Google alumni launch new answer brokering site

Former Google Answers researchers launch uclue.com

A group of former researchers for the Google Answers search and research service have launched a new answer brokering Web site.

A beta of the site, uclue.com, was launched Feb. 28 with about 35 former Google Answers contract researchers tackling questions from users. Google Answers, which was launched in 2002, stopped accepting new questions in December, although answers to previous questions are still posted on the site.

Emily Moore, whose researcher handle at uclue.com is "journalist," said the impetus for reviving the concept of a question-and-answer site came from a group of former Google Answers users looking for help with questions.

The goal of uclue.com is "to assist people who don't have the time to search for themselves or don't know how to search, how to get into the deep Web," she said. "The niche that uclue fills is for quality detailed, comprehensive information. People are quite willing to pay for that."

For now, the site is only allowing those who worked as researchers at Google Answers to tackle questions. Since the site launched, it has received 100 questions from users, Moore said.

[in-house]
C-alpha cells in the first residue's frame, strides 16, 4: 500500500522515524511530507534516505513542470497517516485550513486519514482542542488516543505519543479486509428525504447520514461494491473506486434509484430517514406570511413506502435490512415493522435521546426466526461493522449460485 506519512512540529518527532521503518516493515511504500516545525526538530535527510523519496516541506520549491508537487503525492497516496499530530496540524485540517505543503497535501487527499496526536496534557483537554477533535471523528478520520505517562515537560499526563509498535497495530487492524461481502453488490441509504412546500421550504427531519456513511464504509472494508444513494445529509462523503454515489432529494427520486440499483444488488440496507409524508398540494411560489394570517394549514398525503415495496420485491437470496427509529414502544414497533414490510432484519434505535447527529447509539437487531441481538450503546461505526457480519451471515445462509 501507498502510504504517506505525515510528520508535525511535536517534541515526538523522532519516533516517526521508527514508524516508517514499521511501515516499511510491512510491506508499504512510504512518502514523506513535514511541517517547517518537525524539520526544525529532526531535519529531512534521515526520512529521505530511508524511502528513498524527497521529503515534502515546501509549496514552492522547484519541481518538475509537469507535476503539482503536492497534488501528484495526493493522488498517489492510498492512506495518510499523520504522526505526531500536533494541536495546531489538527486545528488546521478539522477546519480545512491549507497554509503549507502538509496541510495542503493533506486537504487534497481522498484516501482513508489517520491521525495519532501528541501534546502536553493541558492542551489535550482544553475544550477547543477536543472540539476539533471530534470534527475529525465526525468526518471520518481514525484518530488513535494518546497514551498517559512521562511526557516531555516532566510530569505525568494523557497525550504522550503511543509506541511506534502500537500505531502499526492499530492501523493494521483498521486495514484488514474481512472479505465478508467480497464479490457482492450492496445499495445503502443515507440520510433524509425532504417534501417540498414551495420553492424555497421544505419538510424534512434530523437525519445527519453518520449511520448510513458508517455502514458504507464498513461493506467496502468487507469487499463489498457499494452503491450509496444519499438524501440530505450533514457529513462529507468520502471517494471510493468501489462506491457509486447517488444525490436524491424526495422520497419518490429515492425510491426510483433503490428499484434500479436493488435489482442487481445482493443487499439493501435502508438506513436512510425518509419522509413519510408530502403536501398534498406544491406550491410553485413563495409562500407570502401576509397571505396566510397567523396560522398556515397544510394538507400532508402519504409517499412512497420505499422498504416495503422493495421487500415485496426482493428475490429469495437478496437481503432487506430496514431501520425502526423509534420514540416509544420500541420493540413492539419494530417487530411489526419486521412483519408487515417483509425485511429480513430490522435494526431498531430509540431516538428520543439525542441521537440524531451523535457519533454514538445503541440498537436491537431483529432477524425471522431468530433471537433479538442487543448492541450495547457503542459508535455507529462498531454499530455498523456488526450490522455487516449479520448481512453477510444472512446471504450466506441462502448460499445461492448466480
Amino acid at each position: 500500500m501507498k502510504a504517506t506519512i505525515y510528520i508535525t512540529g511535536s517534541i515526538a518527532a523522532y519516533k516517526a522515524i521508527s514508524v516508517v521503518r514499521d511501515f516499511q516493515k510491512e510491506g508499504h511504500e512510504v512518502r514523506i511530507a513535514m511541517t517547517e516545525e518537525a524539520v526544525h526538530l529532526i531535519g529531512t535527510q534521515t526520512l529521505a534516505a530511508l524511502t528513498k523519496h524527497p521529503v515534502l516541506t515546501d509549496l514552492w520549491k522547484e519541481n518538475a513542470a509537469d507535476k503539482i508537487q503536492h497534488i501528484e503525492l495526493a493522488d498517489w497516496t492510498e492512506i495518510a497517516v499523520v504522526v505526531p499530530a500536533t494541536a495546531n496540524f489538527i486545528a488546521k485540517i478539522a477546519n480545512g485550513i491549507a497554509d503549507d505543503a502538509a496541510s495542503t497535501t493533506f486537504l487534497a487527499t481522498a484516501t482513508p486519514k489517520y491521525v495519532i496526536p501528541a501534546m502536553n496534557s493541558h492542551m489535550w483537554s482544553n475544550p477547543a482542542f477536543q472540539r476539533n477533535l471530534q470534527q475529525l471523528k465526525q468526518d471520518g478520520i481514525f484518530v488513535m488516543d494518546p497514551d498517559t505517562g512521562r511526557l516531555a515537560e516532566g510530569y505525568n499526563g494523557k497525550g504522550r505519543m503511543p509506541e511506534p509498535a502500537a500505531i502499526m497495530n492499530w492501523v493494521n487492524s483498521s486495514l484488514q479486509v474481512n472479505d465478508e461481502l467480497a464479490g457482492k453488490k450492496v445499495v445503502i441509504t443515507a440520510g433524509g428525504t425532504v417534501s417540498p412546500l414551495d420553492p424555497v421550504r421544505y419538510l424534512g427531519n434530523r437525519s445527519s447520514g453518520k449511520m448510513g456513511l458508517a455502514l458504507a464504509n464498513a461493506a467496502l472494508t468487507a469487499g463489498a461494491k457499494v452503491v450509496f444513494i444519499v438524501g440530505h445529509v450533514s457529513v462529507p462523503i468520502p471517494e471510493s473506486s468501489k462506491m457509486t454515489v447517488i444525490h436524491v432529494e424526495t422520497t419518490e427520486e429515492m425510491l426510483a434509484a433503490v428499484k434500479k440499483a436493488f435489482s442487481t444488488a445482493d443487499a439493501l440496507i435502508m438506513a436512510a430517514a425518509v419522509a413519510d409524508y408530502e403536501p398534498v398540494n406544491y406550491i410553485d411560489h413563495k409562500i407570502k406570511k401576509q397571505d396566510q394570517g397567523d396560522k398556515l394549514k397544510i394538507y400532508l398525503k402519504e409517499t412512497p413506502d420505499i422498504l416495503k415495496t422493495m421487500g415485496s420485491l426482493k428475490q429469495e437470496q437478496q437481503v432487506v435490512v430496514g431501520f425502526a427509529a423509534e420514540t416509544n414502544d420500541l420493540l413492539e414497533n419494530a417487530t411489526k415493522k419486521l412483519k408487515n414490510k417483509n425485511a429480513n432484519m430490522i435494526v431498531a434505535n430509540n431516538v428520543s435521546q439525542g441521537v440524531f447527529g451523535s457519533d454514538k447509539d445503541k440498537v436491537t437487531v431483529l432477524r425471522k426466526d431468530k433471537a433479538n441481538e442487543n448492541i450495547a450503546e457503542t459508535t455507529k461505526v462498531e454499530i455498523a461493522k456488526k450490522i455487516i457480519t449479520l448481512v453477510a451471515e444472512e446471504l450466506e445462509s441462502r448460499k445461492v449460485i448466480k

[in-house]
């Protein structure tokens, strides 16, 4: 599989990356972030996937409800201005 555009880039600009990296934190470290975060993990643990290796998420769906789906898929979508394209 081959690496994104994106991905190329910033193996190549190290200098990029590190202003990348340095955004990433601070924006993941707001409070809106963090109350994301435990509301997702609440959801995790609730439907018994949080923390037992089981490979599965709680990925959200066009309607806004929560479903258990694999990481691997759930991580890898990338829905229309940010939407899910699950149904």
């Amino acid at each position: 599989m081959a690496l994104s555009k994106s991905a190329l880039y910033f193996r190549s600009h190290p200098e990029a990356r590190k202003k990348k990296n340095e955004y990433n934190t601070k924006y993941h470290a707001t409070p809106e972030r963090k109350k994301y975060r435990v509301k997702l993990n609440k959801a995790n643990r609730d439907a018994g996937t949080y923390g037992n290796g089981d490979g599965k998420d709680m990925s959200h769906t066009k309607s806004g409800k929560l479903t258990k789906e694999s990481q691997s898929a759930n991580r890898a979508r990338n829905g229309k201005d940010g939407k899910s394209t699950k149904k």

Some questions have included how to donate a kidney in Britain and why there are two high tides each day.

Users post a question and a suggested value between US$5 and US$250 that they will pay for the answer. Users also can provide a tip to the researcher who answers their question. If a user is not satisfied with an answer, a refund will be provided, Moore said. The site will not write an essay for a student or complete a homework assignment, she added. It also will not provide personal details about a living person.

Unlike Yahoo Answers, which allows users to post answers to questions for free, "a paid answer service not only produces better answers, it also attracts better questions," Moore said.

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